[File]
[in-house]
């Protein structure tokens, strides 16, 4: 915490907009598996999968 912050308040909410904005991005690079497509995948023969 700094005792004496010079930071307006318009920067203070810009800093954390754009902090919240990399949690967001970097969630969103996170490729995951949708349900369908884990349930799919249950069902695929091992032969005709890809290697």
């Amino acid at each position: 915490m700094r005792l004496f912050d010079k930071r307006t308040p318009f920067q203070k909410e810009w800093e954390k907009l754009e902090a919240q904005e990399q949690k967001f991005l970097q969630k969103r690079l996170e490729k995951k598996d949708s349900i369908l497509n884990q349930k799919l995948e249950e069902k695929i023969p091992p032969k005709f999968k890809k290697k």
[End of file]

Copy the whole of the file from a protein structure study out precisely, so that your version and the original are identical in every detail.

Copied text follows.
[in-house]
């Protein structure tokens, strides 16, 4: 915490907009598996999968 912050308040909410904005991005690079497509995948023969 700094005792004496010079930071307006318009920067203070810009800093954390754009902090919240990399949690967001970097969630969103996170490729995951949708349900369908884990349930799919249950069902695929091992032969005709890809290697």
């Amino acid at each position: 915490m700094r005792l004496f912050d010079k930071r307006t308040p318009f920067q203070k909410e810009w800093e954390k907009l754009e902090a919240q904005e990399q949690k967001f991005l970097q969630k969103r690079l996170e490729k995951k598996d949708s349900i369908l497509n884990q349930k799919l995948e249950e069902k695929i023969p091992p032969k005709f999968k890809k290697k």